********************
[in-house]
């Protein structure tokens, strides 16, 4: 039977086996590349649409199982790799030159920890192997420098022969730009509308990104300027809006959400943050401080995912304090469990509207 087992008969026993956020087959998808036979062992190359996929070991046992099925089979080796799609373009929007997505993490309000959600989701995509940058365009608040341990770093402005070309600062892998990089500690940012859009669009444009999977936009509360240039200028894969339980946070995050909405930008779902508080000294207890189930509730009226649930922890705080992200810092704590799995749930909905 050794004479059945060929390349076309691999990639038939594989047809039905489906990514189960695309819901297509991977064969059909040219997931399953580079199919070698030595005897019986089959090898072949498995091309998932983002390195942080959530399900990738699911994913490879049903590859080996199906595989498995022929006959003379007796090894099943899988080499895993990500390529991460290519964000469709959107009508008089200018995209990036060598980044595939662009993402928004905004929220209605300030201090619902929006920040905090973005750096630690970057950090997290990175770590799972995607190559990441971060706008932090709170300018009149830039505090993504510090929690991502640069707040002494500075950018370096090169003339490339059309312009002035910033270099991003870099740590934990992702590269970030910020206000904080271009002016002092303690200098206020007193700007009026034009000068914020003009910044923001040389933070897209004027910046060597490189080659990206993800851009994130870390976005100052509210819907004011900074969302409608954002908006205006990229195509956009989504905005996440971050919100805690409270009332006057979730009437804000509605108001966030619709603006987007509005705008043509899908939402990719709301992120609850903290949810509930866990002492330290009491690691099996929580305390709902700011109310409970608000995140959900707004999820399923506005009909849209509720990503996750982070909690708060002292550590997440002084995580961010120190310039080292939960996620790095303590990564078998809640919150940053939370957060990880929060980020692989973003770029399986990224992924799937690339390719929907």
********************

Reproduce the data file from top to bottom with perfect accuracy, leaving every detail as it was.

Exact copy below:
[in-house]
């Protein structure tokens, strides 16, 4: 039977086996590349649409199982790799030159920890192997420098022969730009509308990104300027809006959400943050401080995912304090469990509207 087992008969026993956020087959998808036979062992190359996929070991046992099925089979080796799609373009929007997505993490309000959600989701995509940058365009608040341990770093402005070309600062892998990089500690940012859009669009444009999977936009509360240039200028894969339980946070995050909405930008779902508080000294207890189930509730009226649930922890705080992200810092704590799995749930909905 050794004479059945060929390349076309691999990639038939594989047809039905489906990514189960695309819901297509991977064969059909040219997931399953580079199919070698030595005897019986089959090898072949498995091309998932983002390195942080959530399900990738699911994913490879049903590859080996199906595989498995022929006959003379007796090894099943899988080499895993990500390529991460290519964000469709959107009508008089200018995209990036060598980044595939662009993402928004905004929220209605300030201090619902929006920040905090973005750096630690970057950090997290990175770590799972995607190559990441971060706008932090709170300018009149830039505090993504510090929690991502640069707040002494500075950018370096090169003339490339059309312009002035910033270099991003870099740590934990992702590269970030910020206000904080271009002016002092303690200098206020007193700007009026034009000068914020003009910044923001040389933070897209004027910046060597490189080659990206993800851009994130870390976005100052509210819907004011900074969302409608954002908006205006990229195509956009989504905005996440971050919100805690409270009332006057979730009437804000509605108001966030619709603006987007509005705008043509899908939402990719709301992120609850903290949810509930866990002492330290009491690691099996929580305390709902700011109310409970608000995140959900707004999820399923506005009909849209509720990503996750982070909690708060002292550590997440002084995580961010120190310039080292939960996620790095303590990564078998809640919150940053939370957060990880929060980020692989973003770029399986990224992924799937690339390719929907």